Is the New Schools Network fit to run schools?

Fiona Millar's picture
Listening to Rachel Wolf, CEO of the New Schools Network, on Radio Four's Today programme this morning, it was impossible to avoid the conclusion that this organisation is not really fit to set up new schools.

Questioned about whether children should be taught by unqualified teachers, she made several very dodgy claims. The first is that free schools with unqualified teachers couldn't be set up unless parents were behind them. But of the 16 free schools that are allegedly starting this year ( government sources estimate that only fewer than half will actually open on time) , seven are being set up by faith-based groups, one is a private school conversion , two run by childcare providers and two sponsored by a single academy group, ARK, that happens to be well represented among trustees and advisers of the New Schools Network, the charity that arranges these deals and which has received £500,000 of taxpayers' money. Even if parents were 'behind them', they would have no way of knowing if the unqualified  and not yet appointed teachers were any good, until they had spent some months experimenting on their children.

Ms Wolf  then went on to claim that this 'freedom to be unqualified' would allow people with other areas of expertise, like academics or industrialists, to walk straight into the classroom and start teaching and that  'accountability' would weed out the poor ones over time. Again not much consolation for the children whose schools lives have been ruined in the interim. As Christine Blower, General Secretary of the National Union of Teachers pointed out on the same programme, knowing something is not the same as being able to teach it to someone else.

But the coup de grace was surely her claim that this freedom would  allow teachers from the private schools ( where they don't need to be qualified) to move into the state sector. The idea that this should be welcomed is based on an assumption that private schools are automatically better than state. In fact there are many mediocre private schools - not all are like Eton, St Pauls and Westminster. Former Chief Inspector of Schools Sir Mike Tomlinson once told me the worst of the private sector was worse than anything he had ever seen in the state sector .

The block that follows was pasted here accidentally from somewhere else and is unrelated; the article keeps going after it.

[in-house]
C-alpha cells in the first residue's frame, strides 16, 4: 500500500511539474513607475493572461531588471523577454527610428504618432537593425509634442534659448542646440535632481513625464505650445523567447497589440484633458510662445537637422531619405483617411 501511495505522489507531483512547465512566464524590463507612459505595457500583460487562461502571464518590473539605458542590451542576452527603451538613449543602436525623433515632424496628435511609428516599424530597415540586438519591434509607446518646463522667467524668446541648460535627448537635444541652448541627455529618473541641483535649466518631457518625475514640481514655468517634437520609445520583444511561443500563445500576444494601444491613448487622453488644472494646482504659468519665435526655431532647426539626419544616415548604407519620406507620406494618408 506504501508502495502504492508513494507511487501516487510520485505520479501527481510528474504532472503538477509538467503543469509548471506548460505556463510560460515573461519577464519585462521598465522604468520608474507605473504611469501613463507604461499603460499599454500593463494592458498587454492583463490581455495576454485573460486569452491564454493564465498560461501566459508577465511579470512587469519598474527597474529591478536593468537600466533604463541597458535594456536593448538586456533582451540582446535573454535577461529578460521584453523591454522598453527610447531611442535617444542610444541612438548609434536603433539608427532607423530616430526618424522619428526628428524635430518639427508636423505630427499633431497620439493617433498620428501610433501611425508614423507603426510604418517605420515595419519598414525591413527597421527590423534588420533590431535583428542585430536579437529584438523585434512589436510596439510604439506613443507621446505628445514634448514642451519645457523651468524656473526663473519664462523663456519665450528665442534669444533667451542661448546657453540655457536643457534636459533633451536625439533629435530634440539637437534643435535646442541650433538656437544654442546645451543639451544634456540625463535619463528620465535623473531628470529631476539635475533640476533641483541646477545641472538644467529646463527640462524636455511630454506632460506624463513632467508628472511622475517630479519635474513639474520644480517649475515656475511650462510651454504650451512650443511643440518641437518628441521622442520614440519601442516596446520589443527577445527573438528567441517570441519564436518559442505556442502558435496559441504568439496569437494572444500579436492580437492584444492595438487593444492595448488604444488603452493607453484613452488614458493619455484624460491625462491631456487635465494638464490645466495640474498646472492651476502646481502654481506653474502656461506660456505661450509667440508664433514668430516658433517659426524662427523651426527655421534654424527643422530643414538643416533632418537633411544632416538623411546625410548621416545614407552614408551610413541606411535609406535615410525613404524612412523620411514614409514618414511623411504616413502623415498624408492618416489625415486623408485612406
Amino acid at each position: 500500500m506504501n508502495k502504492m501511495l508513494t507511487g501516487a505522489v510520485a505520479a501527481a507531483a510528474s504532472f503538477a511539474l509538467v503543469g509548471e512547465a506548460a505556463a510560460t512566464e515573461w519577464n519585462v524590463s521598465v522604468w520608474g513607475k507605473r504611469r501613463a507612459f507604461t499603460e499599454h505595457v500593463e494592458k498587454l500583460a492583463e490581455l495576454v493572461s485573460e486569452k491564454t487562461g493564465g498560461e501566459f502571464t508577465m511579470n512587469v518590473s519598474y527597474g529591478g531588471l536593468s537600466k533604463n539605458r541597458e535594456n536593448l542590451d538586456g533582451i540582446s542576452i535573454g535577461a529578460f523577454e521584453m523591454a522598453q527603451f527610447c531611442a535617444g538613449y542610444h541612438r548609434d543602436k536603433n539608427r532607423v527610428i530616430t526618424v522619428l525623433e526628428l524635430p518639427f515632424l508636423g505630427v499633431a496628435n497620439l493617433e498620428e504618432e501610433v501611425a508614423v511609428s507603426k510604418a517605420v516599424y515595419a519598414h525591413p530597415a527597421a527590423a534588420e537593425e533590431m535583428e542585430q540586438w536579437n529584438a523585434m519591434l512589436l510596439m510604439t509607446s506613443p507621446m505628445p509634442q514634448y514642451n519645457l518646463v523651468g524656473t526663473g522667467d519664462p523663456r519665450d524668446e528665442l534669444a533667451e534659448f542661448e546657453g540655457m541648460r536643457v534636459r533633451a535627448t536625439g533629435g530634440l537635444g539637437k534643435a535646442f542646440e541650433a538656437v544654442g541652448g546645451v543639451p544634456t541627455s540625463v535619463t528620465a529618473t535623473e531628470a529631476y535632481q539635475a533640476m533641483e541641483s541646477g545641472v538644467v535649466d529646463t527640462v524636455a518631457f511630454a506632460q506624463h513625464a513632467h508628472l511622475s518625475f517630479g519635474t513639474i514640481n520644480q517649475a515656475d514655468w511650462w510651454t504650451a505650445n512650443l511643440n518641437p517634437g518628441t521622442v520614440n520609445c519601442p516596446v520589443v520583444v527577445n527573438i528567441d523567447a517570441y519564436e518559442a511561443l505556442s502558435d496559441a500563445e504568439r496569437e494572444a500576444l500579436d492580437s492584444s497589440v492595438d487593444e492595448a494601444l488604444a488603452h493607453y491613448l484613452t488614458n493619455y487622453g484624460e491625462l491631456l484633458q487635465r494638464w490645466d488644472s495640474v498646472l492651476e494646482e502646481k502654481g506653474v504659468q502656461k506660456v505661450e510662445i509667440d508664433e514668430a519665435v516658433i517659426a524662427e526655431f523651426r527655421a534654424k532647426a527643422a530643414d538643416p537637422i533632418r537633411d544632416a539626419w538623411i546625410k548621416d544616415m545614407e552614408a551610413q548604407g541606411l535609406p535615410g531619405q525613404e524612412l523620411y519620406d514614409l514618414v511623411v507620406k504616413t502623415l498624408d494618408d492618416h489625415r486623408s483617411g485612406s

But more importantly, teachers in private schools generally teach to a very narrow ability range ( academically selected, well off, middle class and predominantly speaking English as a first language). Therefore they don't have the necessary expertise to cope with the wide spectrum of ability, and often complicated social backgrounds, found in many state schools. Where schools do succeed against the odds with challenging intakes, it is often because their heads focus not just on the personal needs of the students, but also on the professional development of the teachers.

Inadvertently, Rachel Wolf may have alerted us to two important points: the first is that rather than obsess about new structures, school reform should concentrate on getting even better teachers in all schools - and that means better leadership, training and development rather than armies of  unqualified teachers.

The second is that, as we have always suspected, free schools aren't really for the broad, wonderful, diverse mass of students we know in our local schools, but for the children of self selecting groups of middle class parents - like Toby Young and his mates - who would rather not pay school fees. Their offspring may cope with second rate untrained teachers. The rest of our children deserve something better.
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